Paul Cézanne (1839-1906) was a French artist and Post-Impressionist painter whose work was crucial in the development of modern art. He was born in Aix-en-Provence, France, to a wealthy family. His father was a successful banker, and his mother was a homemaker. Despite his family's expectations for him to follow in his father's footsteps, Cézanne had a passion for art from a young age.
As a child, Cézanne was quiet and introspective, and he struggled to fit in with his peers. He was sent to boarding school in Aix-en-Provence, where he was introduced to the works of classical artists such as Raphael, Michelangelo, and Titian. These artists would later influence his own work.
In 1861, Cézanne met Hortense Fiquet, a model who would become his lifelong companion and the mother of his only child, Paul. Despite the disapproval of his parents, Cézanne continued his relationship with Hortense and eventually married her in 1886.
Cézanne's early career was marked by struggle and rejection. He was rejected from the École des Beaux-Arts in Paris, and his work was consistently rejected by the official Salon. It was not until the 1870s that he began to receive recognition for his work.
Cézanne worked in a number of different locations throughout his career, including Paris, Aix-en-Provence, and the south of France. He was influenced by a number of artists, including Impressionists such as Monet and Renoir, as well as the Post-Impressionists Van Gogh and Gauguin.
Cézanne's technique was characterized by his use of color and his unique approach to composition. He often painted the same scene multiple times, experimenting with different colors and compositions until he found the perfect balance. He was also known for his use of thick, bold brushstrokes and his tendency to break down objects into their component parts, paving the way for the development of Cubism.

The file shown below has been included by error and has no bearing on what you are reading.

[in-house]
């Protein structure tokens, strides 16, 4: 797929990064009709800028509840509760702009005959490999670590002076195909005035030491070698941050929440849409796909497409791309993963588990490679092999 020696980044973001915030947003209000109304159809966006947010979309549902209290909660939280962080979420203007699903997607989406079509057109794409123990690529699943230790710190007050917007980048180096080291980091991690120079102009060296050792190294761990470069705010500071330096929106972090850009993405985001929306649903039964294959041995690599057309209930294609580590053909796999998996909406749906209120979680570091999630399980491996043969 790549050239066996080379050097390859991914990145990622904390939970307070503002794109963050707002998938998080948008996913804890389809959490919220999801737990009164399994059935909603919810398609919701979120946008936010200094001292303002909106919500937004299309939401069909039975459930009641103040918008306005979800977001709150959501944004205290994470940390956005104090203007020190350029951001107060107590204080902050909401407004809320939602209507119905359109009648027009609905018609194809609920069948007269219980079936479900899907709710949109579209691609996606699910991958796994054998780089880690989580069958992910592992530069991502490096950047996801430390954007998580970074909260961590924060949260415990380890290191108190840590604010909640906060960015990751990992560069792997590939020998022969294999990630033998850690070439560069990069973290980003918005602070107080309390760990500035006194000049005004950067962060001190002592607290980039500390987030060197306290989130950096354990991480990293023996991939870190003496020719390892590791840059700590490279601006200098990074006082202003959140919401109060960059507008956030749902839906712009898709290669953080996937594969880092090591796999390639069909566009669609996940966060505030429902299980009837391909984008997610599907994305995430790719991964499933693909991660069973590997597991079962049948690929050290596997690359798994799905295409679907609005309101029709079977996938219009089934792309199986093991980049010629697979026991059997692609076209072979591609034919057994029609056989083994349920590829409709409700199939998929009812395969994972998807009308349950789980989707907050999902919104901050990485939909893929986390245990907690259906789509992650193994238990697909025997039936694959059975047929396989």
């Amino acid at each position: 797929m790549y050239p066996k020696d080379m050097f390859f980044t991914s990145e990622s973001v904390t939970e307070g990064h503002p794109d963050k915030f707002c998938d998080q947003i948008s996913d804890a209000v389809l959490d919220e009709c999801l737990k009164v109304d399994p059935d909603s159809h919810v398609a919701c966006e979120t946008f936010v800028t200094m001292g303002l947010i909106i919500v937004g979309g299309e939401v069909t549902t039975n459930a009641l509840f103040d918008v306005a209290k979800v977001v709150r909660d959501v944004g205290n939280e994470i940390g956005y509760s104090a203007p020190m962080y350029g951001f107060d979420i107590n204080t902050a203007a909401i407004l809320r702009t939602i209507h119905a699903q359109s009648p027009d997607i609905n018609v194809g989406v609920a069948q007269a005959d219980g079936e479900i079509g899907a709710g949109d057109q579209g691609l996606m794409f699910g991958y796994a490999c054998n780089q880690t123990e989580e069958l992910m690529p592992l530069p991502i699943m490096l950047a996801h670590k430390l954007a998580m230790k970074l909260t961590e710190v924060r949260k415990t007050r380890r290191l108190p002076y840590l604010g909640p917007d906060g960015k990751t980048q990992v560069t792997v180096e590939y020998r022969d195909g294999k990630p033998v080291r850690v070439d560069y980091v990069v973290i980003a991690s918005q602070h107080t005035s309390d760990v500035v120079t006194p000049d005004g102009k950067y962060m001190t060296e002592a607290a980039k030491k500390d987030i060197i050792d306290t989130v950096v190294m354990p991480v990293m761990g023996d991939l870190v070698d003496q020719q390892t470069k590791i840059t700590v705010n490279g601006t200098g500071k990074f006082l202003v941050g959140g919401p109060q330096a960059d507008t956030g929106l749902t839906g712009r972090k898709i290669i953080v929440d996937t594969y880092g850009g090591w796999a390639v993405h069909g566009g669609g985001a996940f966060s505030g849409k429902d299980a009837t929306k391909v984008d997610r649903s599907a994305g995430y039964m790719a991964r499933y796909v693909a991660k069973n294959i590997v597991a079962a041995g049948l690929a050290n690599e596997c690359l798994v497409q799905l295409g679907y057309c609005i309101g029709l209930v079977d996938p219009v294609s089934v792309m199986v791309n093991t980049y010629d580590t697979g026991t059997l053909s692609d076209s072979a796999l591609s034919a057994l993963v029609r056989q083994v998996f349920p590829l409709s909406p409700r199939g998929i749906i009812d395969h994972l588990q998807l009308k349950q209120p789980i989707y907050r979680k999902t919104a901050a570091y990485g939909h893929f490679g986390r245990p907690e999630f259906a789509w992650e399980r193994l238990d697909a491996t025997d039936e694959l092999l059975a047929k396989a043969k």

Cézanne's work had a significant impact on the development of modern art. His unique approach to composition and his use of color influenced many artists who came after him, including Picasso and Matisse.
Here are five of Cézanne's most important paintings:
Mont Sainte-Victoire (1902-1904) - This painting depicts the mountain that loomed over Cézanne's hometown of Aix-en-Provence. It is a stunning example of his use of color and his ability to capture the essence of a place.
The Card Players (1890-1895) - This series of paintings depicts working-class men playing cards in a tavern. The paintings are notable for their use of space and their ability to capture the moment.
Still Life with Apples (c. 1895) - This painting is a classic example of Cézanne's still life work. It features a simple composition of apples on a table, but the use of color and brushstrokes creates a dynamic and engaging image.
The Bathers (1898-1905) - This series of paintings depicts nude bathers in a landscape setting. The paintings are notable for their use of color and light, as well as their emphasis on the human form.
The Large Bathers (1906) - This painting is a culmination of Cézanne's work on the theme of bathers. It features a large, complex composition of nude figures in a landscape setting. The painting is notable for its use of color and light, as well as its emphasis on form and structure.